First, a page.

Even if you haven’t heard the name, I’m sure you have seen this famous fabric. What some may not know is how batik gets its uniquely marbled appearance.
An ancient form of resist printing from Indonesia in which wax is used in patterns where dye is not desired. The wax resist is then removed and the process may continue, creating rich multicolored patterns—most often in blues, browns and oranges. Characteristic of batik are tiny lines where the wax has cracked and the dye has seeped into the resist pattern. This is not considered a flaw, rather part of the fabric’s distinct beauty. Originally almost always made of cotton, batiks today are usually cotton can be made of silk or blends.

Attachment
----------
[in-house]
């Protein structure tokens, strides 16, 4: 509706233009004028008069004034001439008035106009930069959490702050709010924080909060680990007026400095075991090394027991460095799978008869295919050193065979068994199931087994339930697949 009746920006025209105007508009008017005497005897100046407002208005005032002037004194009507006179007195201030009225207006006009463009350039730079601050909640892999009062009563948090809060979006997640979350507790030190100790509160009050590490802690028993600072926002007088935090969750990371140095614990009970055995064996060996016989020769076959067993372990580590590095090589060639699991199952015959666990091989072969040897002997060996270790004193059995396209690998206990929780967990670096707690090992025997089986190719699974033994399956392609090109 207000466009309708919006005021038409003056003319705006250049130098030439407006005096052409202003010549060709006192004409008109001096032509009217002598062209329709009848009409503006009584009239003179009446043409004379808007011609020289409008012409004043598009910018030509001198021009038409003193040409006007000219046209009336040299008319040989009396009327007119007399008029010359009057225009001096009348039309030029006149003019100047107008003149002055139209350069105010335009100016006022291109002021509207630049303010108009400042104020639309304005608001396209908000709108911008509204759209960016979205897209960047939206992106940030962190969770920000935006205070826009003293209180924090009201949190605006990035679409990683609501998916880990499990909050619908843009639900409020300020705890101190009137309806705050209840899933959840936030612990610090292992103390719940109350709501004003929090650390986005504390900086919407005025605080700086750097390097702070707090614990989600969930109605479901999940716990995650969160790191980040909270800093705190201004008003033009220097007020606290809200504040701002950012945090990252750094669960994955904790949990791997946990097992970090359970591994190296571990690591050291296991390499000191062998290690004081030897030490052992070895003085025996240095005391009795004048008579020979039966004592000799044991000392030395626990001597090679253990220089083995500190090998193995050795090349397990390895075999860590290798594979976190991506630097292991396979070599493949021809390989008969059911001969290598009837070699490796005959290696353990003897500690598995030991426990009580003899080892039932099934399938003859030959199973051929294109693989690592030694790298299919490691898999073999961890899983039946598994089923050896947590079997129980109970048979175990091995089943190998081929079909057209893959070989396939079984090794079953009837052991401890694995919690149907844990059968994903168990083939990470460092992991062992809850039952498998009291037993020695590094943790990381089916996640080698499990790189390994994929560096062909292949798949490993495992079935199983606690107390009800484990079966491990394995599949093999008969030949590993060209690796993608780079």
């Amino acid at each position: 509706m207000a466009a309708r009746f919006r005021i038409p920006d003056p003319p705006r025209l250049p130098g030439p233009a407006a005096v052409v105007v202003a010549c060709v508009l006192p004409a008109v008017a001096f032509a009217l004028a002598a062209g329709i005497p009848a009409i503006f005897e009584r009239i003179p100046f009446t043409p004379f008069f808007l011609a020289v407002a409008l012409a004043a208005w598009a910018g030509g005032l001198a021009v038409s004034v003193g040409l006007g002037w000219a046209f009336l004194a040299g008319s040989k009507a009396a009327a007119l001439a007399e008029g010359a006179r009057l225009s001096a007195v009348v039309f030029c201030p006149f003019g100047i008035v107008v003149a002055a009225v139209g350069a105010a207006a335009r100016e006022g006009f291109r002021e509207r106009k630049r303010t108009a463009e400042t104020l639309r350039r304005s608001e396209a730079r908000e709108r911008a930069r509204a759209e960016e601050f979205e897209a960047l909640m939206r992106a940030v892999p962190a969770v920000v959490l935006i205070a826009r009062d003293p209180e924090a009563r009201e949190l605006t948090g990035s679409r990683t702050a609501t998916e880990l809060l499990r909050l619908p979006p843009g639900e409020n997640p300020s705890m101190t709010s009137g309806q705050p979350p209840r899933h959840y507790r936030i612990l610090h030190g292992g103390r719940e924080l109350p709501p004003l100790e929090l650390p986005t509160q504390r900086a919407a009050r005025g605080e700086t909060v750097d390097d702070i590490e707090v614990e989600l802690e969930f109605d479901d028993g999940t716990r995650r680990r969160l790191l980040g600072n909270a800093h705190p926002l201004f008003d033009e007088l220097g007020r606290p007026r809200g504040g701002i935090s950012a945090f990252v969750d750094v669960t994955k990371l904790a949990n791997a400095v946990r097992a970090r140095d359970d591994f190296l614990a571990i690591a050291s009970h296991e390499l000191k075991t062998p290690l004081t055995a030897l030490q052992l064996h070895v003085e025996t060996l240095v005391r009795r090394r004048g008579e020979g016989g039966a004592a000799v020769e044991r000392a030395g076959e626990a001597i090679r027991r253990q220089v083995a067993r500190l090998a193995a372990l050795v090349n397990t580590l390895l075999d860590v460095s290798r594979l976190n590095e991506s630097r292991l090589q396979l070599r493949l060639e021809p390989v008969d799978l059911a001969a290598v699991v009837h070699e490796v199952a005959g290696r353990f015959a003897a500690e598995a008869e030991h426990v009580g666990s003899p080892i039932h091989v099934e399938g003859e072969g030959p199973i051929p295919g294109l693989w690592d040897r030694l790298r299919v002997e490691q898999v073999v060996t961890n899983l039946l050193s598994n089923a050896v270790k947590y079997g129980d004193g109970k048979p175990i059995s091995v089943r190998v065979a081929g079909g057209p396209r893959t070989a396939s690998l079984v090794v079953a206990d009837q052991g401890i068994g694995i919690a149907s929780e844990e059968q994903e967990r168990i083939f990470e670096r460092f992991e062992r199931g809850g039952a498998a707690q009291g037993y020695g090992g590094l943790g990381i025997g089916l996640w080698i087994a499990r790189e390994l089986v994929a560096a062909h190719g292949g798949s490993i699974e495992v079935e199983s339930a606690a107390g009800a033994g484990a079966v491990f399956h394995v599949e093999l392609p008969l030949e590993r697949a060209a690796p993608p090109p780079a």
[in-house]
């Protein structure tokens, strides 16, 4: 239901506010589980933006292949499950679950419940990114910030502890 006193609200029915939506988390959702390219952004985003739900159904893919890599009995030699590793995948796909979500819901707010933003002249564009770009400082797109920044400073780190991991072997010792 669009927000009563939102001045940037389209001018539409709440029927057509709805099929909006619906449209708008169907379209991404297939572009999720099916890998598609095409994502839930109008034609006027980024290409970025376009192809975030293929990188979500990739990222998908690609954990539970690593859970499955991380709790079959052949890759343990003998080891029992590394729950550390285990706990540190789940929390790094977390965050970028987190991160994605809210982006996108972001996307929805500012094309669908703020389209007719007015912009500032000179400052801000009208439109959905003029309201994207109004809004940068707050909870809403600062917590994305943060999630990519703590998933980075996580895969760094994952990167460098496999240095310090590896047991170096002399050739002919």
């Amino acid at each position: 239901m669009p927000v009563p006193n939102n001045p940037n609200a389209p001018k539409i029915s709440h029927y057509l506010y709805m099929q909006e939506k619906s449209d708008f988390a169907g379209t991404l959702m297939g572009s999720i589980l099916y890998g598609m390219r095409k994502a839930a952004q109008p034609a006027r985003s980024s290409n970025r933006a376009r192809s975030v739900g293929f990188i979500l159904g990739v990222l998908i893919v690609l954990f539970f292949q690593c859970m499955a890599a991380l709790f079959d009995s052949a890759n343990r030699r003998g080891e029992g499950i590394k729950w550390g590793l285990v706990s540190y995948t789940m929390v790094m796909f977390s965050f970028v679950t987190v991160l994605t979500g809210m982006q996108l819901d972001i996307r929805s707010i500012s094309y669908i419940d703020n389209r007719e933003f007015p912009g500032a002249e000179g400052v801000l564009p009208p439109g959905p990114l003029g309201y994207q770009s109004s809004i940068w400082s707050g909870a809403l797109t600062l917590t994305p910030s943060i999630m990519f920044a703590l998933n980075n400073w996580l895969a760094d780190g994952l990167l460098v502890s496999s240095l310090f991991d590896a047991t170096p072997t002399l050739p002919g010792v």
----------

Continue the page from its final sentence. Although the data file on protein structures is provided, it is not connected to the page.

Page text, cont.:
Imitation batik is machine printed to resemble true batik.
Uses: Apparel, household decor
|Batik-printed handwoven silk from India|
©Vintage Fashion Guild - Text and photo by Margaret Wilds/denisebrain
A beautiful short video showing some of the batik-making process, courtesy of Maiyet